In 2006, another of this year’s best director nominees, Ang Lee, was heavily favored to win a best picture prize for his emotionally intense cowboy love story “Brokeback Mountain.” The film swept up critics’ and guild prizes, but lost to “Crash,” a sprawling drama about race relations in Los Angeles that opened to mixed reviews. The win was greeted with gasps of astonishment inside the Kodak Theatre.
Perhaps it shouldn’t have come as such a shock. “Crash’s” huge ensemble cast won the crucial SAG award, and some Oscar observers reasoned that virtually every actor voting for the film shared an agent, manager or publicist with someone on-screen in “Crash.”
Others linked “Brokeback” backlash to voters’ discomfort with the film’s frank portrait of a gay romance. Los Angeles Times film critic Kenneth Turan said the problem wasn’t with the film’s quality, but its subject matter. “You could not take the pulse of the industry,” he wrote, “without realizing that this film made people distinctly uncomfortable.”
Movies about Hollywood win
This year, it’s not an issue of discomfort, but of which film makes movie-industry voters feel better about themselves. Hollywood adores films about Hollywood, and “Argo” paints its filmmaker characters as brilliant hucksters more adept at the art of deception than even career secret agents.
John Goodman plays the late makeup man John Chambers, a real-life Oscar winner. Arkin plays composite character Lester Siegel, a gruff, crafty producer. They gear up the Hollywood dream factory to hoodwink the Iranians with dazzling posters and storyboards and save the day for the U.S. government.
When Oscar voters applaud a film like this or last year’s love letter to silent-era Tinseltown “The Artist,” they’re patting themselves on the back. And then there are the intangible factors of personal campaigning. It can hardly hurt the film’s chances that Affleck and the film’s producer, George Clooney, are two of the best-liked, most media-savvy men in film.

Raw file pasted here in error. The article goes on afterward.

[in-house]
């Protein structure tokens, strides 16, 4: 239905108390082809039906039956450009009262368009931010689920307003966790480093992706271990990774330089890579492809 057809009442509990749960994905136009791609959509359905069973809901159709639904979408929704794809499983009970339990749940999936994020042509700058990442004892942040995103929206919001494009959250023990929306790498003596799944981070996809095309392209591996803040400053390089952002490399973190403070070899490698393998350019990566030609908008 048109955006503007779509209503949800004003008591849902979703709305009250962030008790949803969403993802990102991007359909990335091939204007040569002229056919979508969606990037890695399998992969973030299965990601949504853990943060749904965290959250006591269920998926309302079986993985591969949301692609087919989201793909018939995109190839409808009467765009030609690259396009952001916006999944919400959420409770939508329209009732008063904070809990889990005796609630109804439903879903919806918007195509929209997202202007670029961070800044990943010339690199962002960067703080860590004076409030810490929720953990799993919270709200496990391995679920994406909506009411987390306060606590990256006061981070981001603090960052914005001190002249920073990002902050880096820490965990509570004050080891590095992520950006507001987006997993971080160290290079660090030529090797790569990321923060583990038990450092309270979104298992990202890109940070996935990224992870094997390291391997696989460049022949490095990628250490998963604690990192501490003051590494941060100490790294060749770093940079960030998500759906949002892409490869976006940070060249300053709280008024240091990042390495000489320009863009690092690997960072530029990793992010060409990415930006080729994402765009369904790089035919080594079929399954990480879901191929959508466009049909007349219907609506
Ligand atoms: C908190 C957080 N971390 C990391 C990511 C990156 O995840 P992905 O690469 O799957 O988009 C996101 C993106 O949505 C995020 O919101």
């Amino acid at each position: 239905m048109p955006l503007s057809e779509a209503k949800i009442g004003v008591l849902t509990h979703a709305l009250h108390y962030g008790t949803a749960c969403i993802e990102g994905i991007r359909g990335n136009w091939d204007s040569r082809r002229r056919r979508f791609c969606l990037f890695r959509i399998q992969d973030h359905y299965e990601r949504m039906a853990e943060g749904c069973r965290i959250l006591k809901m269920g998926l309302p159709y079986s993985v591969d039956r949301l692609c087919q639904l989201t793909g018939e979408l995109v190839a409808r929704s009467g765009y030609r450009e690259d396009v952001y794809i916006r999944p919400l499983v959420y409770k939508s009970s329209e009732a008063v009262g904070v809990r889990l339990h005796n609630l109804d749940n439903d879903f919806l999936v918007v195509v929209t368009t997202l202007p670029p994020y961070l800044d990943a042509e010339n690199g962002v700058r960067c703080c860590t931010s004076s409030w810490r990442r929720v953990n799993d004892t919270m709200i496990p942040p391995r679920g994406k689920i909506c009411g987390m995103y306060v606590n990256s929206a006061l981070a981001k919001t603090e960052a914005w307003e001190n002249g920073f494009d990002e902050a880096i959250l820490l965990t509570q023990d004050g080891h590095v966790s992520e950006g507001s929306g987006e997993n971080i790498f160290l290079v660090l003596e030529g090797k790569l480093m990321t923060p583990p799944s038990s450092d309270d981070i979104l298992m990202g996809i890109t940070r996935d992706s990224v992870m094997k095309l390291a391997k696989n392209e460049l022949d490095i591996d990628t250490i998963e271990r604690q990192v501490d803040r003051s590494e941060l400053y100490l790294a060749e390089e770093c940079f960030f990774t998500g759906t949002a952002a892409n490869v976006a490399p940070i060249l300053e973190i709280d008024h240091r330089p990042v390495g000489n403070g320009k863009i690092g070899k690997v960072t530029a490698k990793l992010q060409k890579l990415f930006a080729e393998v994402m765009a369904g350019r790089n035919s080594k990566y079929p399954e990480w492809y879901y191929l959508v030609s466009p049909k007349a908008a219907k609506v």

Despite “Argo’s” mammoth surge, the other major categories have shifted little. Bovada still calls Spielberg the man to beat for best director, though with less certainty. Daniel Day-Lewis’ odds of winning best actor for “Lincoln” have dramatically improved. Jennifer Lawrence (“Silver Linings Playbook”) has slipped slightly as the best actress favorite. Tommy Lee Jones (“Lincoln”) is holding steady as the best supporting actor pick. The bet-the-mortgage favorite to win best supporting actress is Anne Hathaway (Les Misérables”).
But, of course, there’s no such thing as a foreseeable Oscars race, with 6,000 clannish voters casting ballots based on their personal tastes, private prejudices and professional connections. We can only hope that, as in 1976 when Sylvester Stallone’s soulful low-budget underdog “Rocky” beat three legitimate classics (“Taxi Driver,” “Network” and “All the President’s Men”), the surprises will be relatively pleasant ones.